In the wake of the COVID-19 pandemic and economic fallout, the businesses of young, emerging and independent designers are likely to be the most vulnerable. In a new series, FN will spotlight these creatives to learn how they are adjusting to a new way of working and living.
Having founded Ancient Greek Sandals in 2008, in the wake of Greece’s debt crisis, creative director and CEO Christina Martini and Nikolas Minoglou are no strangers to a challenging economic climate. “We’re already familiar with this sort of atmosphere,” Minoglou told FN.
He advocates that brands be flexible, reduce unnecessary costs, downsize a little, take care of cash flow and nurture their online business. The digital natives started their e-commerce channel shortly after launching the company.
A benefit of being a smaller business is that they can be more flexible, said Minoglou: “Bigger companies have bigger costs and [more] overhead.”
It doesn’t mean that things are easy for them though. Anything but. The biggest hit they took was the closure of their Athens store, which they did as a precaution two days before the Greek government directive.
The state is subsidizing the salaries of their employees, commercial rents have been reduced by 40%, and corporate tax has been frozen for three months. “That definitely helps,” he said, because the worst problem in these situations is cash flow.”
AGS is a summer-focused brand and does not produce a fall collection. Though they weren’t navigating fall buyer appointments, some retailers have still cancelled their high summer and pre-fall orders. “We are trying to find solutions,” said Minoglou, explaining that some people have asked for a longer time to make their payments. “We just have to work with them because we all need to survive,” he continued, adding that they have frozen some orders and production.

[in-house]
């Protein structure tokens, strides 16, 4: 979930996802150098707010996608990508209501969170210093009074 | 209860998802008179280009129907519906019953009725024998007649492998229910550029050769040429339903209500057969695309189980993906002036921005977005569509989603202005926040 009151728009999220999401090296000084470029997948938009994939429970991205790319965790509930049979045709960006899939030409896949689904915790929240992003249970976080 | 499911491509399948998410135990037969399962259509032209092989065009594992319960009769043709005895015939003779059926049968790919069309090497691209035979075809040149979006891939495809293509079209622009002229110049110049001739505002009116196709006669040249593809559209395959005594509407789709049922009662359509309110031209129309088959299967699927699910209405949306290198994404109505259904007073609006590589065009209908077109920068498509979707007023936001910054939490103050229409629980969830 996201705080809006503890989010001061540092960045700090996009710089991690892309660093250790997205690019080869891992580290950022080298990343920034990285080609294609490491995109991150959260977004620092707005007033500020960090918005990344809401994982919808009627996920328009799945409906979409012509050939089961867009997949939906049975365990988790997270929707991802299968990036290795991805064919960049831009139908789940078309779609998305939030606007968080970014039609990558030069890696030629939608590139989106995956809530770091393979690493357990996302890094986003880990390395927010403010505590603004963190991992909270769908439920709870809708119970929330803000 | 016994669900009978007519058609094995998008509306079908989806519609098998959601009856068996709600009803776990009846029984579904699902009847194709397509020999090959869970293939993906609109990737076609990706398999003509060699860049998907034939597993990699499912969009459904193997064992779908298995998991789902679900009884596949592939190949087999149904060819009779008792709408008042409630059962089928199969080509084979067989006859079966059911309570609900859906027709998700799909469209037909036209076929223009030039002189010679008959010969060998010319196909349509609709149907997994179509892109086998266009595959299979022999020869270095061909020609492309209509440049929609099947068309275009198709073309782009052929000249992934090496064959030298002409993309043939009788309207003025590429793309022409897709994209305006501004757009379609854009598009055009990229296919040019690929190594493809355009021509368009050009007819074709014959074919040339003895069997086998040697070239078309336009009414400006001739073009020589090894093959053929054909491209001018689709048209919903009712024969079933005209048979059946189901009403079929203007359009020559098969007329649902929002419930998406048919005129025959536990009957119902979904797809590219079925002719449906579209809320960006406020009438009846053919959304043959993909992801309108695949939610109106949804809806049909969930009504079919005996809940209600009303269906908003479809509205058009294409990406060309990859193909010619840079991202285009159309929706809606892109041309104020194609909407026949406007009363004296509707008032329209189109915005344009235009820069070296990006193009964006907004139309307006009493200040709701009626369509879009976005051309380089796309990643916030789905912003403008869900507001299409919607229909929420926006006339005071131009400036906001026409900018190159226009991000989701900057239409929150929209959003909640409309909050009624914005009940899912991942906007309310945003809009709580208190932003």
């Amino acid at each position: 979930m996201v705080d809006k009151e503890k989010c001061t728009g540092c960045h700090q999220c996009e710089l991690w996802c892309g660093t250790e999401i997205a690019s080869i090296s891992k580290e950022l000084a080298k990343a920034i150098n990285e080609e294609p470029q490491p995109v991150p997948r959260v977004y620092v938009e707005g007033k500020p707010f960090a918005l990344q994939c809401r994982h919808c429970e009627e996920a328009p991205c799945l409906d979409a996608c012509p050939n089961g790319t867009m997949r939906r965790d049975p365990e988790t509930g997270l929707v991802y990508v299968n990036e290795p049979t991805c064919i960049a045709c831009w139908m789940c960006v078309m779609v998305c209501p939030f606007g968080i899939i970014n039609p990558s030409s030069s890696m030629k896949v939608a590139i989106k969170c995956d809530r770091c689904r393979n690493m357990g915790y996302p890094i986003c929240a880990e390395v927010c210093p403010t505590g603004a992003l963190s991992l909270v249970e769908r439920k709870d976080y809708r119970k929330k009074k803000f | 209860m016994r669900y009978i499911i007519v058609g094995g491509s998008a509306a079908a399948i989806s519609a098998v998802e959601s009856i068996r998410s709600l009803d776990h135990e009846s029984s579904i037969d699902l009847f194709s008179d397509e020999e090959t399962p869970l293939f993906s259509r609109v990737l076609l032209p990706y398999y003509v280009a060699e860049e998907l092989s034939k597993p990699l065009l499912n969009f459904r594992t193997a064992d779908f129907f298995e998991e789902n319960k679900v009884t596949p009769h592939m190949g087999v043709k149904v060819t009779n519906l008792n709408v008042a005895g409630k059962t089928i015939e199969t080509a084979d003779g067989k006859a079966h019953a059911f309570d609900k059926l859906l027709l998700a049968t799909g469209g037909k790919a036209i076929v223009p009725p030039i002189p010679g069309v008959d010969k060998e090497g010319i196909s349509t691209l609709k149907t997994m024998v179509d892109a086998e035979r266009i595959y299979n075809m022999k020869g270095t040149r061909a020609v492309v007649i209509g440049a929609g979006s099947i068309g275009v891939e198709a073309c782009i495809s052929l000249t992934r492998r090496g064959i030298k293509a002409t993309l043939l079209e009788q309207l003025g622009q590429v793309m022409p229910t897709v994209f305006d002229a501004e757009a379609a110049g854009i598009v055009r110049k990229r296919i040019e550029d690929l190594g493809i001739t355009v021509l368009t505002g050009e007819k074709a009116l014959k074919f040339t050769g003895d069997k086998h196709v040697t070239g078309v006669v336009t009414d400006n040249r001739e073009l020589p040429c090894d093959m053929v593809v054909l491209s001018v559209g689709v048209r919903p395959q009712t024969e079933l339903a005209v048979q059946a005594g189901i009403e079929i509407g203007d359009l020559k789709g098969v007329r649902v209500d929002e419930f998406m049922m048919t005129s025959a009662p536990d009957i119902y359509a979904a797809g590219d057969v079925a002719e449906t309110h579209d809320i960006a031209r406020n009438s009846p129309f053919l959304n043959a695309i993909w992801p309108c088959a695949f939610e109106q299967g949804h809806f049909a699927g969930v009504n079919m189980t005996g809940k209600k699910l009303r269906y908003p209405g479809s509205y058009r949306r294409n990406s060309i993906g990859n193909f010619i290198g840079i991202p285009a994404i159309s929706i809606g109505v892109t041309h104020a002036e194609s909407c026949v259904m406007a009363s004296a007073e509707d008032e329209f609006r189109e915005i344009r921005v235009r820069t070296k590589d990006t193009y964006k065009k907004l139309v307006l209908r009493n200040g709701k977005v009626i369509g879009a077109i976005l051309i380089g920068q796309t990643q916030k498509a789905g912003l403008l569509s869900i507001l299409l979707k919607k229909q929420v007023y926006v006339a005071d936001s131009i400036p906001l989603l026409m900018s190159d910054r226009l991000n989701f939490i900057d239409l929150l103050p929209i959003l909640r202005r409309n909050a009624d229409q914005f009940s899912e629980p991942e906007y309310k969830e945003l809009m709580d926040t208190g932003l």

Their factory is still in operation but at reduced capacity to allow for safety precautions, such as increased space between employees. Similarly, they are starting to feel an effect on shipments because some of their hubs are closed. With commercial flights grounded, they can only ship via DHL.
When it comes to their e-commerce, they have seen a decline of around 25% compared to last year — less than they anticipated. However, Minoglou is the first to admit that there will be “a huge drop across the board if things continue,” he said.
They have seen an increase in one category, though: Sales of their classic slides are up by about 20%, said Martini, attributing the rise to the fact that people are buying them to wear indoors during their confinement.
“We have to really focus on the digital,” she said, explaining that Instagram has become the most important way to connect with the company’s audience. “We asked our customers what they wanted to see from us on our social media, and they said they wanted positive, aspirational images and holiday destinations like the Greek islands to give them something to dream about.” She added that they also wanted to be entertained.
AGS will run a competition with a holiday as the prize, which will go ahead once things go back to normal, and the company has just started a promotion where every order includes a surprise pair of shoes.
Martini is also looking to partner with a nail salon to give Instagram Live tutorials on how to do the perfect pedicure at home. The aim? To be beach-ready by the summer when the lockdown will likely end.
Now that’s something to look forward to.
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